GRID is the new trio of Matt Nelson (Battle Trance) on saxophone, Tim Dahl (Child Abuse) on bass, and Nick Podgurski (New Firmament; Feast of the Epiphany) on drums. Despite the trio formation and the individual players’ backgrounds with jazz, the GRID sound takes the plunge toward the darker, heavier, and more psychedelic realms of improvised music. While undoubtedly harnessing the clamorous spirit of free jazz, the trio ventures beyond its acoustic borders, cleverly implementing electronic processing as well as dirge-like tempos that draw upon the slow-burning qualities of Doom and Sludge for inspiration.
The four pieces that make up the album cover plenty of sonic territory and are ripe with expressive gesture, but are unified by the resulting singularity of atmosphere they conjure. Dahl’s extra-heavy bass guitar often marinates in the lower registers, creating a thick undergrowth of growling low end frequencies that anchor the pieces in a doom-like ambiance. Sliding up and down the fret from note to note creates a swaying imbalance that only amplifies the queasy, slow-motion tempos. Nelson’s saxophone, in conjunction with electronic effects processing, unleashes a multitude of refreshingly twisted new sounds, dynamics, and textures from the horn. Overdriven feedback is used to add a deeply fried sustain to the notes, giving them a Hendrix-like soulfulness and urgency. Squeals and squelches occasionally emerge from the web of filtering, reminding the listener that they are in fact hearing saxophone, not guitar. Podgurski’s loose, collapsing drumming style fills the nooks and crevices left behind by Dahl and Nelson’s destructive dissonance, stirring the pot and propelling the music forward. His painterly attack hits in all the right places, reinforcing tempos but also dancing around them, while adding an acoustic juxtaposition that gives dimension to each piece.
Upon listening, there’s no denying that these musicians are deeply rooted in the craft of improvisation - they bring not only experience, but a high level of understanding to their work as well. What makes GRID unique however, is their ability to play with dirtier, noisier, and heavier textures, but with the sensitivity of a seasoned improviser. There is an undeniable physicality to GRID’s sound, as all of the sounds are related to the actual touch of the instrument. Although electronics are utilized, they embellish this physical playing, rather than dictate it. Nelson, Dahl, and Podgurski place individual expression in the back seat in favor of a cohesive vision that relies as much on mood and aura as it does technical chops. Recorded live to two inch tape at Seizures Palace in Brooklyn, the cavernous quality of the recording and signature mastering from Weasel Walter augment an undercurrent of grit and dread. Overall, the album has an essence of eternal void, as if the music exists in a vacuum of space that could go on infinitely in either direction. GRID’s debut is merely four glimpses into this alternate dimension of sound.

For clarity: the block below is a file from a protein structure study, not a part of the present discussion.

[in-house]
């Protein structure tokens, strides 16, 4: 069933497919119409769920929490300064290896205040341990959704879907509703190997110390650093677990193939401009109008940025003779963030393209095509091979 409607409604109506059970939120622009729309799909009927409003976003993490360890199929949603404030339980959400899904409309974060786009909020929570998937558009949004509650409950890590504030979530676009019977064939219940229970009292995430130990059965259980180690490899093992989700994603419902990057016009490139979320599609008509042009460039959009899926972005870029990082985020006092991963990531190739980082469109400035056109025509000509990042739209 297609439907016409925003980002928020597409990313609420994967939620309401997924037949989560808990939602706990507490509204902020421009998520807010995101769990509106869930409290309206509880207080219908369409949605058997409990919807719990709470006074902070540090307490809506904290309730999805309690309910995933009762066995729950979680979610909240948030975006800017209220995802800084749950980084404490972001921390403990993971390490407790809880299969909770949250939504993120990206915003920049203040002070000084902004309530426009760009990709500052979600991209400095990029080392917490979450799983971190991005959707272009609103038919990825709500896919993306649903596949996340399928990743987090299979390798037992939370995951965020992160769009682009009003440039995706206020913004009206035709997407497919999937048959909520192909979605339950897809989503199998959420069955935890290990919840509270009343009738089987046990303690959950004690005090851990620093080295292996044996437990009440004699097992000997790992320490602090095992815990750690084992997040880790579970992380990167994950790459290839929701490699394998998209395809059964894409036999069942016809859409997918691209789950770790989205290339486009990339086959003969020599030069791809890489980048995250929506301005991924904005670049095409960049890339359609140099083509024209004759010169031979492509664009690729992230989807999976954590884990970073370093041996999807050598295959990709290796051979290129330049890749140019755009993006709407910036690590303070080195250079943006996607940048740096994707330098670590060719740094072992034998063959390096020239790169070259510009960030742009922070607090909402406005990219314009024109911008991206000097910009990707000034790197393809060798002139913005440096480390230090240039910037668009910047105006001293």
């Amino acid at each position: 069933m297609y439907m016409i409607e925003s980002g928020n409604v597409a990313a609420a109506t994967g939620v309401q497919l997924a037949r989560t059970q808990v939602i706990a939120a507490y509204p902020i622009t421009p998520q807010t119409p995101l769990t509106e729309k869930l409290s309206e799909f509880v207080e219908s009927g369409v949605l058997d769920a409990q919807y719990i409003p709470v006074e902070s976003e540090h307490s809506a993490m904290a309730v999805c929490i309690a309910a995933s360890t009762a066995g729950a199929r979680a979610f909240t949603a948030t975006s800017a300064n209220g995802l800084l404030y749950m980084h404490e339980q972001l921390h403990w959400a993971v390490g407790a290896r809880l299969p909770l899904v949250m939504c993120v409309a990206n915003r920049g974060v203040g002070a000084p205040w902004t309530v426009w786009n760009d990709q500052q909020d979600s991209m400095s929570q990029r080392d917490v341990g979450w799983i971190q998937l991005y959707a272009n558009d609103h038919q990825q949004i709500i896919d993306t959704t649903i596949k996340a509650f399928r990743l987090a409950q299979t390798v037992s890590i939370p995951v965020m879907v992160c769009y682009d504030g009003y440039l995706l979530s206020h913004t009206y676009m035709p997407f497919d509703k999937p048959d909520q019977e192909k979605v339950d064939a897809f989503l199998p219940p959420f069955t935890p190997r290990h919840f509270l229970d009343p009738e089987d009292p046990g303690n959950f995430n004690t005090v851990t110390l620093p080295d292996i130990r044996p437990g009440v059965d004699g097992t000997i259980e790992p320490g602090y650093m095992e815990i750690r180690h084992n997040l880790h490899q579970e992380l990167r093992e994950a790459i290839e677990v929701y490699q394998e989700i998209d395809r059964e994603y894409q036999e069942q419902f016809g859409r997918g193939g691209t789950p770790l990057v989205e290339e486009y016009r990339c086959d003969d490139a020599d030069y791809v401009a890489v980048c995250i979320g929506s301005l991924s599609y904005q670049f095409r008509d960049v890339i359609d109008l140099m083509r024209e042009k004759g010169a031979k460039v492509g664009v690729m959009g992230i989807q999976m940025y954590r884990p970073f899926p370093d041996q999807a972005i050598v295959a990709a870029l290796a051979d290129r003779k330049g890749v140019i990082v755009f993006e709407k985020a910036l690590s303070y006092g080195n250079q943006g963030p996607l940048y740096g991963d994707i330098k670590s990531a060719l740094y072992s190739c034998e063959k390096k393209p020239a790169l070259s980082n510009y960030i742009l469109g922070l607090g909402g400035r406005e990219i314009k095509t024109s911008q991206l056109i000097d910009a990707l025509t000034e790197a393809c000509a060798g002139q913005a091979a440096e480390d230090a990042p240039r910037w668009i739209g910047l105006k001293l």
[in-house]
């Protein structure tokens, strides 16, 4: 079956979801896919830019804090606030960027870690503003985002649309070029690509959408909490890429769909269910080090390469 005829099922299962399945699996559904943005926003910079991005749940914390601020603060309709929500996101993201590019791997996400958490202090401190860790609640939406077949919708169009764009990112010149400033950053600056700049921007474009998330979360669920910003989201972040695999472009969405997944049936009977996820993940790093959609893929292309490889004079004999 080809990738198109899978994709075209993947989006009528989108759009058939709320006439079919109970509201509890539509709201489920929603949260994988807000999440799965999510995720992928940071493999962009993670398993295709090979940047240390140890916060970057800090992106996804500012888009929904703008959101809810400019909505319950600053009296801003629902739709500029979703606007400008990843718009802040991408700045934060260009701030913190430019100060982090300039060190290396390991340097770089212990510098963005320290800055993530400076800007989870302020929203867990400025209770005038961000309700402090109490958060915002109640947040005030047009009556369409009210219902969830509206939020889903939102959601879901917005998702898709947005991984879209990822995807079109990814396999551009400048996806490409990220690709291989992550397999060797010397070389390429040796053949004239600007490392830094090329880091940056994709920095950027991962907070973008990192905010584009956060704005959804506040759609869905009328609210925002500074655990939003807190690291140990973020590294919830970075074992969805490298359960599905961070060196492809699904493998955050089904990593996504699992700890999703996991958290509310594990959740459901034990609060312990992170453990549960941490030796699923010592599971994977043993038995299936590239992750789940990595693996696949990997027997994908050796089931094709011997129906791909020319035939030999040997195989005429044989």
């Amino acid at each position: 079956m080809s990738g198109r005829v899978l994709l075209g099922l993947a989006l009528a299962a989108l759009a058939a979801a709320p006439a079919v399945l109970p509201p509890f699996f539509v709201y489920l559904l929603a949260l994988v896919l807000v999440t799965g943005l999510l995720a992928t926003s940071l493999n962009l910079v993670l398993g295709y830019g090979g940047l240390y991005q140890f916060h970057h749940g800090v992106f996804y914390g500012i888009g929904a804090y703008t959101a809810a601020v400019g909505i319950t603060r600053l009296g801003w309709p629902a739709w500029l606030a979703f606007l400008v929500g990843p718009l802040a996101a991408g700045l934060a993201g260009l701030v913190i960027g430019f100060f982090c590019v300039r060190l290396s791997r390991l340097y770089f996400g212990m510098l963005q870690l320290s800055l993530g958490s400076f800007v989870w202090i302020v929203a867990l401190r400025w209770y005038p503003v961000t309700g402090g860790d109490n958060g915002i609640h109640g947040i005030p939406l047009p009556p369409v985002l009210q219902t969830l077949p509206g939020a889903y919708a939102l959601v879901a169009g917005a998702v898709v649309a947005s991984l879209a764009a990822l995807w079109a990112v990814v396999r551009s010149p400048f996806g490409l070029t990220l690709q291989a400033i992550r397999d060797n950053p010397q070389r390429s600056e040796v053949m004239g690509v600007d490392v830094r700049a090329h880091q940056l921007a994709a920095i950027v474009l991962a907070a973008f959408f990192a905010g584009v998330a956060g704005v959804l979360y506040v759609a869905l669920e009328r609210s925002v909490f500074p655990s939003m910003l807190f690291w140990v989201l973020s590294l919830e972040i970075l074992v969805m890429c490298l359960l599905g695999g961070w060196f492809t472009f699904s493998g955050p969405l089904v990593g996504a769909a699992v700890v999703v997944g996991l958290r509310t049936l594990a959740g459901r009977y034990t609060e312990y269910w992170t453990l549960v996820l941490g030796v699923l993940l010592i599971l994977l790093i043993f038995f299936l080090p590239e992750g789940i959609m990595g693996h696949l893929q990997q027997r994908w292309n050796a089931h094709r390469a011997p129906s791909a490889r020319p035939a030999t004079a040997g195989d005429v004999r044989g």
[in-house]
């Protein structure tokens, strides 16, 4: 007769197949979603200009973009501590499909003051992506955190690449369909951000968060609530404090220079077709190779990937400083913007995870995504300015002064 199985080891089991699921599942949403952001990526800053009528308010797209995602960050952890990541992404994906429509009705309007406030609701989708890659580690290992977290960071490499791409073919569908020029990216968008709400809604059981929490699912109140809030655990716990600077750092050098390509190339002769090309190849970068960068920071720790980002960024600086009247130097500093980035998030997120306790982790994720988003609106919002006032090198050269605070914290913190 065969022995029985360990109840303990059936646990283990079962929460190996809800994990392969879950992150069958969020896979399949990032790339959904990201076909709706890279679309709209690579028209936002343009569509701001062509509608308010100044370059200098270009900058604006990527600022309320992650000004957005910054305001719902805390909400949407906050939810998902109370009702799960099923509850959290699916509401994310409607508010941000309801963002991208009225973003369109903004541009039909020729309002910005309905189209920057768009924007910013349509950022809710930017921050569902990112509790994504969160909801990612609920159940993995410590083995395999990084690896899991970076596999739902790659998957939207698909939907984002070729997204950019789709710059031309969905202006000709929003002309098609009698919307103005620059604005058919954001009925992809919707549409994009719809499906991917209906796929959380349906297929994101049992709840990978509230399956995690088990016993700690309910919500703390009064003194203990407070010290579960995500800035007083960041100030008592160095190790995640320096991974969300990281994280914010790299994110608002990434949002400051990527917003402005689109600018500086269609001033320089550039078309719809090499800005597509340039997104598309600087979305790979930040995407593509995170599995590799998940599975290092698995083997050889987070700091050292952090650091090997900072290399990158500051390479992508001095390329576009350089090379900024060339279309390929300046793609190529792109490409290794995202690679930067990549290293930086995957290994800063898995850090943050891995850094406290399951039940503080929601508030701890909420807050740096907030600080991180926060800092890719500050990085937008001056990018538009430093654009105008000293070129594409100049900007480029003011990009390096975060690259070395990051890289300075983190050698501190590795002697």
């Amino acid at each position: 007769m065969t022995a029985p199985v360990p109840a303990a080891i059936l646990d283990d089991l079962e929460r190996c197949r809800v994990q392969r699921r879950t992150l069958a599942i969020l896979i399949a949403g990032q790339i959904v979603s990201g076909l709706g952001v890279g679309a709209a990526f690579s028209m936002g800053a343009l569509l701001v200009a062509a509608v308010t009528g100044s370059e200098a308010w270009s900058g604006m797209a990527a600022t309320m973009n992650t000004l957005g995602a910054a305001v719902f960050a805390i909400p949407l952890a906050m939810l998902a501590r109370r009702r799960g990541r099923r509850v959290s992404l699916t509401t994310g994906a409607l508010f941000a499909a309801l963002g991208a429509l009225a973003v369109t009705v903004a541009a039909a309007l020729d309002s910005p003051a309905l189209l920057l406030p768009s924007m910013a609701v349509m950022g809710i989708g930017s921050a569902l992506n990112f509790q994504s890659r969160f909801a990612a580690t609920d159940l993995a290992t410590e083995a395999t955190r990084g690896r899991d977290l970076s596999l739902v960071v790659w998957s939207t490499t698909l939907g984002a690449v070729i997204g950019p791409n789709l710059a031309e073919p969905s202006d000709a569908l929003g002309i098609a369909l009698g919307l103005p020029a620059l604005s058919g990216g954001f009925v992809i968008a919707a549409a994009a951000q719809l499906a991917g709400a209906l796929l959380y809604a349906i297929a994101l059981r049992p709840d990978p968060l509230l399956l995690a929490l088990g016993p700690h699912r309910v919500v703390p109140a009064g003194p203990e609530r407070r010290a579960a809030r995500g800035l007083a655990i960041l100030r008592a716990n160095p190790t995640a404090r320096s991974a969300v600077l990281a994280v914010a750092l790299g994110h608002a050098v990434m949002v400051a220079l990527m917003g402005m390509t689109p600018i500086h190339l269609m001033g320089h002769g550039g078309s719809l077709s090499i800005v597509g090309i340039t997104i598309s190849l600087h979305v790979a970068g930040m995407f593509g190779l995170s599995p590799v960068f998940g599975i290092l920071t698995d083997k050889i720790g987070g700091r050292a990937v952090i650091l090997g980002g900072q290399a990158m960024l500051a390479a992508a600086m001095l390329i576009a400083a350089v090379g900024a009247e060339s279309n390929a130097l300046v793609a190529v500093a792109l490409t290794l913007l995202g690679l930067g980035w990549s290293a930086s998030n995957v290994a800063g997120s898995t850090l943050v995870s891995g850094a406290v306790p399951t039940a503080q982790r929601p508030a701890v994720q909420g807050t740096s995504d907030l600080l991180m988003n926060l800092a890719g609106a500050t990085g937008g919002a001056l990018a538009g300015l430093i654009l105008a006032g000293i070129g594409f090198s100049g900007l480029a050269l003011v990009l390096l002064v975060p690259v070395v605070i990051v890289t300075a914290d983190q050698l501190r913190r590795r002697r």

Ryan Easter sought to move to Boston to attend The Berklee College of Music, studying trumpet performance (also playing piano, composing, arranging, etc.). Currently involved in two bands (Tiger Speak & The.Street.Apparatus) as well as his solo efforts, he's joined the Boston artist collective, Good Karma. Other than the Tiger Speak album that was released in March and a small project called "Side A" in April, Ryan has, recently, joined with Philadelphia producer Sketcho to bring "Iconoclast", produced by both of them and featuring other Richmond native rapper, Chance Fischer. Upcoming projects include an EP for The.Street.Apparatus, a duo album between Tiger Speak and The Love Experiment, and another solo project.
Monday, April 9, 2018 | 7:30 PM 10:30 PM | $6 - $10